Marina Abramovic Institute responds to critics of unpaid positions

There's work to be had at Marina Abramovic's nonprofit. Just don't expect to get paid

Art blogger Jillian Steinhauer of Hyperallergic picked up on an intriguing series of job postings Thursday on the website for the New York Foundation for the Arts (NYFA). The not-for-profit Marina Abramovic Institute foundation (MAI), established by Serbian-born performance artist Marina Abramovic, was seeking unpaid "volunteers" for a series of part-time positions.

The various postings — there were four of them in total — were quite specific in their requirements, which cumulatively demanded a college-level knowledge of art history, "a familiarity with non-profit administration" and a working knowledge of Internet programs such as Javascript, HTML5 and Squarespace. (You can read Hyperallergic's article here and see the original NYFA jobs post here.)

The story touches on a very big nerve about inequity in the art world, where a small group of well-to-do artists frequently benefits from the unpaid or underpaid labor of others — as this story in Gallerist NY noted last week. (Income inequality in the art world is no different from income inequality in the country at large. In fact, I'd hazard a guess that it's worse.)

In a statement issued by MAI to the Los Angeles Times on the matter, communications director Siena Oristaglio responded to the uproar over the story:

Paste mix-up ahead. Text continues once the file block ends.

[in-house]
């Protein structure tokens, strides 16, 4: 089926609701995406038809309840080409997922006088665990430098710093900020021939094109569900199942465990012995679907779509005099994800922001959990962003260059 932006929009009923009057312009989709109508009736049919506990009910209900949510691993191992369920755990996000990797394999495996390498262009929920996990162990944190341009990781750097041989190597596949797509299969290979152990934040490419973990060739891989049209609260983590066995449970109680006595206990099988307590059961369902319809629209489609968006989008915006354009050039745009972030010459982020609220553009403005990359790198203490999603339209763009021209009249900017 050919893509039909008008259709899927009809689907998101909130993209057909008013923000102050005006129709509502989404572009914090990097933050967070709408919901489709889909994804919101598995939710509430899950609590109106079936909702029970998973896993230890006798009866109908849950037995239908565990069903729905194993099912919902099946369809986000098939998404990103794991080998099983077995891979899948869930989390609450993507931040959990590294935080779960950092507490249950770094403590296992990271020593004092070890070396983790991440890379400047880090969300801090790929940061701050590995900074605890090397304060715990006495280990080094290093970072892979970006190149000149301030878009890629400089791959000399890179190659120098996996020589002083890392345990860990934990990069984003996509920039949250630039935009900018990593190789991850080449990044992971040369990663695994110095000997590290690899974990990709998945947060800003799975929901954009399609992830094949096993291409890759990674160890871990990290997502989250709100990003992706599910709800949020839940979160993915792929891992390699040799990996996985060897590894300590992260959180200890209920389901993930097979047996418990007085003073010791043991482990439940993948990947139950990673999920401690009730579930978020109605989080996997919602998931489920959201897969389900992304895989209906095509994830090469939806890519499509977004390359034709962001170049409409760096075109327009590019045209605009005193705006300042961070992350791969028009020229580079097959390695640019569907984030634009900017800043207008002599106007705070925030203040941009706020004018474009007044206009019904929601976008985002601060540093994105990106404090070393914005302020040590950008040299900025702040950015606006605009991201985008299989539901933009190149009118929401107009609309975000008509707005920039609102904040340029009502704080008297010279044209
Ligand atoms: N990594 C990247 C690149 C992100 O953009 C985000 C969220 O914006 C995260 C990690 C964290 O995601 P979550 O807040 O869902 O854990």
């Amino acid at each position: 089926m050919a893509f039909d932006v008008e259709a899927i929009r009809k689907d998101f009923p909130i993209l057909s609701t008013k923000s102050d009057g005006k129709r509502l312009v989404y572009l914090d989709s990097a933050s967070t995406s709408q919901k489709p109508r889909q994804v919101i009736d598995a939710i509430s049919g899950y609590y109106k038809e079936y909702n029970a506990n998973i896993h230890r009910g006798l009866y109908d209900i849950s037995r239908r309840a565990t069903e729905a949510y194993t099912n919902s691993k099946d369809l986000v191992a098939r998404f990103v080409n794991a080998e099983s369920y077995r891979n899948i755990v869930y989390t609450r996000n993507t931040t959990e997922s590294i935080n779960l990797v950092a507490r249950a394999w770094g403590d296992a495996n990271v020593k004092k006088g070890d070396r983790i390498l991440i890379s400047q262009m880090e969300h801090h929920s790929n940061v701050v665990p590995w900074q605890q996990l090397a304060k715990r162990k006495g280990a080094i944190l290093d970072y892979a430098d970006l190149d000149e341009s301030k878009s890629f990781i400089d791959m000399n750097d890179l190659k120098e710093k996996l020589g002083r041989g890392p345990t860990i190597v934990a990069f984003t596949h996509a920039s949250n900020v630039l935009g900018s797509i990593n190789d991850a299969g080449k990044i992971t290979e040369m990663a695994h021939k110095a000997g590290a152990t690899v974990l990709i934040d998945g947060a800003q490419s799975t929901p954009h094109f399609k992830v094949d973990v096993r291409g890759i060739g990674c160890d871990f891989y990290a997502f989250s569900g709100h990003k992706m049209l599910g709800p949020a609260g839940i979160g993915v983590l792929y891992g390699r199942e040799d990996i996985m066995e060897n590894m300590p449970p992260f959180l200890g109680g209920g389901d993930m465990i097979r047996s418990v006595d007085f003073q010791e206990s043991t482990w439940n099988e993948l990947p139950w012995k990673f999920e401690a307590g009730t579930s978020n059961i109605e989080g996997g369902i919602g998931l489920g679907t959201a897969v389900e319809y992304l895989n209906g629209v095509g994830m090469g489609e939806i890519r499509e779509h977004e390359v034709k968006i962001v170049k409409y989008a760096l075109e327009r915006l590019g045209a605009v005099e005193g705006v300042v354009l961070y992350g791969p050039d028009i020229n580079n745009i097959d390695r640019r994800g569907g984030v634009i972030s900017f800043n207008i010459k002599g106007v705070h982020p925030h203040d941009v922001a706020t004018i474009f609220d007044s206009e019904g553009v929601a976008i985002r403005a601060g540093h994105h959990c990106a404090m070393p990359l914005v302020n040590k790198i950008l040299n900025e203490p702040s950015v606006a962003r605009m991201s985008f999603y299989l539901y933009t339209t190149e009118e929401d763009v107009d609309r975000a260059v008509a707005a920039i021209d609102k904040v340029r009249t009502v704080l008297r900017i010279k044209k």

"Marina Abramovic Institute, like all independent non-profit organizations, relies on the good will and contributions of its supporters. We embrace the tradition of offering education, community, and participation to those who feel they will personally or professionally benefit from volunteering. I began as a volunteer for MAI and found that my connection to this community of artists, scientists, and organizations provided profound transformational opportunities in my career and in my life. In my case, working as a volunteer developed into a full-time position at MAI, and we hope to provide similar opportunities for other volunteers as we expand our organizational capacities through fund-raising endeavors. Other MAI volunteers have gone on to receive job opportunities at organizations working within in the arts and sciences via our wide professional network...